The 802.11n IEEE wireless networking standard was released in October 2009 supporting operations in the 2.4 and 5 GHz frequency bands. Supporting data throughput ranging from 54 to 600 megabits per second, the “n” standard also includes support for multiple-input, multiple-output antennas.
In December of 2012, the 802.11ad standard was released by the IEEE. The “ad” standard is also referred to as “WiGig” and operates in the 60 GHz frequency band. Featuring throughput in the range of 7 gigabits per second, hardware supporting the standard is expected to be sold in the marketplace in early 2014.
The 802.11ac wireless standard is scheduled for release in February 2014 and is still in draft form. The “ac” standard will target a one gigabit per second throughput rate and operate in the 5 GHz frequency band.
How Does the EAPOL Protocol Work?
EAPOL works in the OSI Model network layer over the data link layer. In the Ethernet II framing protocol EAPOL has an EtherType value of 0x888E. In the first version of the 802.1x standard released, there are two port entries for entry to the network. There is a “controlled port” and “uncontrolled port.” The “controlled port” is used by the PAE (Port Access Entity) to permit authorized clients to access the network or to prevent unauthorized network traffic. The “uncontrolled port” is used by the PAE to send and receive EAPOL network frames.
The revised 802.1X standard released in 2004 included the definition for equivalent port entries for the supplicant. As a result, if a supplicant implements the 2004 protocol it could prevent higher-level protocols from being used if not satisfied that the authentication was successful. When the EAP method leveraging Mutual Authentication is used, the supplicant can prevent information leakage when connected to an unauthorized network.
Typical EAP Authentication Process
The EAP process consists of the following steps: Initialization, Initiation, Negotiation, and Authentication.
Initialization: When a new supplicant is detected, the authenticator port is enabled and first set to the “unauthorized” state. Only 802.1X network traffic is allowed in this state while other IP (Internet Protocol) traffic such as UDP and TCP is dropped.
Initiation: To initiate an authentication session, the authenticator will send an EAP-Request Identity frame to a Layer 2 address located on the local network segment. The supplication opens a listening connection on the special Layer 2 address and once it receives the EAP-Request Identity frame, it will respond with an EAP-Response Identity Frame. This frame will include a supplicant identifier that on some systems can include a User ID. The network authenticator will then encapsulate the response in a RADIUS Access-Request data packet and forward to the authentication server. In this process, the supplicant can restart the authentication process or initiate another session by sending an EAPOL-Start frame to the authenticator. If this occurs, then the authenticator will send an EAP-Request Identity frame.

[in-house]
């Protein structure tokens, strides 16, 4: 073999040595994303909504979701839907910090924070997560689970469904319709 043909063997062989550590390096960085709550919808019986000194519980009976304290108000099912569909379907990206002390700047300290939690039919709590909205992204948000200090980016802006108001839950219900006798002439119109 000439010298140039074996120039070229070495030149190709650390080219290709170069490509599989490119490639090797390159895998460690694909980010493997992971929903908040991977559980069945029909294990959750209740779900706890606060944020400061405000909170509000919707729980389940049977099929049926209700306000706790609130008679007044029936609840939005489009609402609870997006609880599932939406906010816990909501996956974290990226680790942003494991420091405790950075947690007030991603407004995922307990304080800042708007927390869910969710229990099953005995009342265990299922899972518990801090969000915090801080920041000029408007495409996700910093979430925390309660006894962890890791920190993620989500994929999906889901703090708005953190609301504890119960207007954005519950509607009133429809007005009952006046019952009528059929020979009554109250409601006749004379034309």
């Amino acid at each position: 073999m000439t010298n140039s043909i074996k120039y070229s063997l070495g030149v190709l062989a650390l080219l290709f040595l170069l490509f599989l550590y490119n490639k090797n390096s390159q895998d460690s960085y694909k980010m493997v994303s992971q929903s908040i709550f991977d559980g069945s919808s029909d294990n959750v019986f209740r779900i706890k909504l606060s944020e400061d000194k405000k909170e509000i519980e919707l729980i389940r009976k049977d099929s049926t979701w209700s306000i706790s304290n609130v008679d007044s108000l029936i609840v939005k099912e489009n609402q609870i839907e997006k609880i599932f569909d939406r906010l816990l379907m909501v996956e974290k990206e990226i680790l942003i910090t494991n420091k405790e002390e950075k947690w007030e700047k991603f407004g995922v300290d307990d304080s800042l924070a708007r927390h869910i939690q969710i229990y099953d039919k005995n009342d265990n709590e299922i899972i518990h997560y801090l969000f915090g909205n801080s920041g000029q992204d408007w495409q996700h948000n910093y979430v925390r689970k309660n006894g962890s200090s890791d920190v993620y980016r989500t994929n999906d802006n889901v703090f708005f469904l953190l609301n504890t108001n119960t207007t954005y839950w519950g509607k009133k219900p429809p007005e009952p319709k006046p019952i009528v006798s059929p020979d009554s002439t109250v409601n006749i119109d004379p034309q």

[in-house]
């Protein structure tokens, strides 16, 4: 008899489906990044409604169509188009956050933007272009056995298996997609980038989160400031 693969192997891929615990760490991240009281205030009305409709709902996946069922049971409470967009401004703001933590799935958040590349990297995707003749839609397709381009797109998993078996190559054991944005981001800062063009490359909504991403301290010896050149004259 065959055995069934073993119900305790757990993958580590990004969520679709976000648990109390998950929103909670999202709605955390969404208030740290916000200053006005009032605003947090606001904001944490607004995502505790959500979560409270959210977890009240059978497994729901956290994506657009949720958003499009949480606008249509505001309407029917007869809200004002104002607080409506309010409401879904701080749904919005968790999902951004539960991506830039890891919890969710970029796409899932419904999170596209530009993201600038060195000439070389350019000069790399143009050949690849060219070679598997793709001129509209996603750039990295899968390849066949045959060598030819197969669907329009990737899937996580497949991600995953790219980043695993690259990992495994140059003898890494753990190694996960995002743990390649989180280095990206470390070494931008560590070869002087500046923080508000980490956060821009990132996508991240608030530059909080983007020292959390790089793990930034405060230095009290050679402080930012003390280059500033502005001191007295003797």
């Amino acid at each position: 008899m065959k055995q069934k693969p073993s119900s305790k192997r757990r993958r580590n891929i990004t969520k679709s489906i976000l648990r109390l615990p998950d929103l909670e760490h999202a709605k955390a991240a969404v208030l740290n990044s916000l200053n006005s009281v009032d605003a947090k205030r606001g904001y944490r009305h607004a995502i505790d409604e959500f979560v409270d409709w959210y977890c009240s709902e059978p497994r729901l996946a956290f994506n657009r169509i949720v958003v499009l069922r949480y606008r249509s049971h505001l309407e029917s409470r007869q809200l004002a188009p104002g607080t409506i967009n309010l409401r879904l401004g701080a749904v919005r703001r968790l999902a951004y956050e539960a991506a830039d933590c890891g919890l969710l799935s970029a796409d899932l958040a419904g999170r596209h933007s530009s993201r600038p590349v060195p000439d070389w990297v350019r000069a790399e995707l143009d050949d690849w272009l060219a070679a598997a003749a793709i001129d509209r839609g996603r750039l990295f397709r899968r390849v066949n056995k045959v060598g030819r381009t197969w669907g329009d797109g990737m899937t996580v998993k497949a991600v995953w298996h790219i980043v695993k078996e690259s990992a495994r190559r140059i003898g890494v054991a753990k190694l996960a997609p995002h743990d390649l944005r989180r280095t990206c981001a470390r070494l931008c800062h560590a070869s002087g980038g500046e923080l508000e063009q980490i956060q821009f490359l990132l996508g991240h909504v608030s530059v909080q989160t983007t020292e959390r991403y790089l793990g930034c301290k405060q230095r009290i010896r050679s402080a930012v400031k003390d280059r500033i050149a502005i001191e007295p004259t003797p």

The negotiation phase is also referred to as EAP negotiation. In this phase, the authentication server will send an encapsulated replay to the authenticator (contained in a RADIUS Access-Challenge packet). This replay will include an EAP Request that specifies the specific EAP Method to be used. The EAP request will be encapsulated by the authenticator in an EAPOL frame and then transmitted to the supplicant. From this point on, the supplicant can use the EAP Method that was requested or shift to a Negative Acknowledgement (NAK) and respond with the EAP Method that id desires to perform.
Once the supplicant and authentication server agree on the EAP Method, EAP responses and requests are sent between the supplicant and authentication server via the authenticator. This occurs until the authentication server responds with an EAP Success (included in a RADIUS Access-Accept packet) or EAP Failure (included in a RADIUS Access Reject packet) message. If the authentication process is successful, the authenticator will set the port to an “authorized” state and will permit regular network traffic. If not successful, the port will remain in the “unauthorized” state. When a supplicant logs off of the network, an EAPOL logoff message will be sent to the authenticator which will then change the port to an “unauthorized” state which will block all non-EAP network traffic.
How to Turn On/Off the EAP Enforcement Client
A common task that arises for Windows Server administrators is turning on or off the EAP Enforcement Client. The client can be turned on or off via the NAPCLCFG application or at the Windows command prompt.
Step 1 – Open the NAP Client Configuration console by selecting the “Start” button, clicking the “All Programs” menu option, “Accessories,” and the “Run” menu button. Then, enter “NAPCLCFG.MSC” and select the “OK” menu button.
Step 2 – Select the “Enforcement Clients” menu option.
Step 3 – Then, right click the “EAP Quarantine Enforcement Client” and select the “Enable” or “Disable” menu buttons.
Note: In order to change these configuration options, the account must be a member of the “Administrators” group on the local computer or have been delegated the applicable network authority by an administrator. If the computer is joined with a domain, the members of the “Domain Admins” group can also perform the procedure.
Steps to Turn On/Off the EAP Enforcement Client Using the Command Line
Step 1 – Select the “Start,” “All Programs,” and “Accessories” menu buttons. Then, select the “Command Prompt” menu option.
Step 2 – Enable the EAP enforcement client by entering the following command at the command prompt:
netsh nap client set enforcement ID = 79623 ADMIN = “ENABLE”
Step 3 – Disable the EAP enforcement client by entering the following command at the command prompt:
netsh nap client set enforcement ID = 79623 ADMIN = “DISABLE”